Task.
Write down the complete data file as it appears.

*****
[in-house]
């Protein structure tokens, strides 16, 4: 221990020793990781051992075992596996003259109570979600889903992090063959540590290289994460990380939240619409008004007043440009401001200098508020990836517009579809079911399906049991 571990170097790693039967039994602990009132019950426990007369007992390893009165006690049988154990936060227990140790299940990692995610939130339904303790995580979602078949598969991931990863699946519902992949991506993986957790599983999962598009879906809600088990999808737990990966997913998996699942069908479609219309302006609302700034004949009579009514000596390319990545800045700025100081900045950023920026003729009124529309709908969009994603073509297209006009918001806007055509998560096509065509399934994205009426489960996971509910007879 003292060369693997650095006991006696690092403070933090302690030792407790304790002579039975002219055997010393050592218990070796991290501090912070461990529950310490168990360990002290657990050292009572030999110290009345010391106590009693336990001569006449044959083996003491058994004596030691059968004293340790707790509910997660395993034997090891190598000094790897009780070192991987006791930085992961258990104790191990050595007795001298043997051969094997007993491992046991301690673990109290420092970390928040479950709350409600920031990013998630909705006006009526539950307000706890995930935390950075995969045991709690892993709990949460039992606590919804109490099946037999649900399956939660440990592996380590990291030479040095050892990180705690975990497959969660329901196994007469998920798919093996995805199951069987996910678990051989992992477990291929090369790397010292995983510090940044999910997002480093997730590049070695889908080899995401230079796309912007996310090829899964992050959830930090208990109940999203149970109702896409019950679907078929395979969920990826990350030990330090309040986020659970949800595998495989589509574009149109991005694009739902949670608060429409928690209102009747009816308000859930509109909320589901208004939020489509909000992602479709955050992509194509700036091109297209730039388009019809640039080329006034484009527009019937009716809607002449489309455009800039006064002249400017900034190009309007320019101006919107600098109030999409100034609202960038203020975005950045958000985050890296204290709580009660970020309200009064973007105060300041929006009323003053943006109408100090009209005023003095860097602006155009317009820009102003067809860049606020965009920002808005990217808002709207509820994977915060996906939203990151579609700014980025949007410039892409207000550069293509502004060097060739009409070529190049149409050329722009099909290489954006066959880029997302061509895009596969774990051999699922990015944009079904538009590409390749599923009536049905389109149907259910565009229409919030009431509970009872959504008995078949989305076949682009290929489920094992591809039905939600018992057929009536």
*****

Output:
[in-house]
């Protein structure tokens, strides 16, 4: 221990020793990781051992075992596996003259109570979600889903992090063959540590290289994460990380939240619409008004007043440009401001200098508020990836517009579809079911399906049991 571990170097790693039967039994602990009132019950426990007369007992390893009165006690049988154990936060227990140790299940990692995610939130339904303790995580979602078949598969991931990863699946519902992949991506993986957790599983999962598009879906809600088990999808737990990966997913998996699942069908479609219309302006609302700034004949009579009514000596390319990545800045700025100081900045950023920026003729009124529309709908969009994603073509297209006009918001806007055509998560096509065509399934994205009426489960996971509910007879 003292060369693997650095006991006696690092403070933090302690030792407790304790002579039975002219055997010393050592218990070796991290501090912070461990529950310490168990360990002290657990050292009572030999110290009345010391106590009693336990001569006449044959083996003491058994004596030691059968004293340790707790509910997660395993034997090891190598000094790897009780070192991987006791930085992961258990104790191990050595007795001298043997051969094997007993491992046991301690673990109290420092970390928040479950709350409600920031990013998630909705006006009526539950307000706890995930935390950075995969045991709690892993709990949460039992606590919804109490099946037999649900399956939660440990592996380590990291030479040095050892990180705690975990497959969660329901196994007469998920798919093996995805199951069987996910678990051989992992477990291929090369790397010292995983510090940044999910997002480093997730590049070695889908080899995401230079796309912007996310090829899964992050959830930090208990109940999203149970109702896409019950679907078929395979969920990826990350030990330090309040986020659970949800595998495989589509574009149109991005694009739902949670608060429409928690209102009747009816308000859930509109909320589901208004939020489509909000992602479709955050992509194509700036091109297209730039388009019809640039080329006034484009527009019937009716809607002449489309455009800039006064002249400017900034190009309007320019101006919107600098109030999409100034609202960038203020975005950045958000985050890296204290709580009660970020309200009064973007105060300041929006009323003053943006109408100090009209005023003095860097602006155009317009820009102003067809860049606020965009920002808005990217808002709207509820994977915060996906939203990151579609700014980025949007410039892409207000550069293509502004060097060739009409070529190049149409050329722009099909290489954006066959880029997302061509895009596969774990051999699922990015944009079904538009590409390749599923009536049905389109149907259910565009229409919030009431509970009872959504008995078949989305076949682009290929489920094992591809039905939600018992057929009536």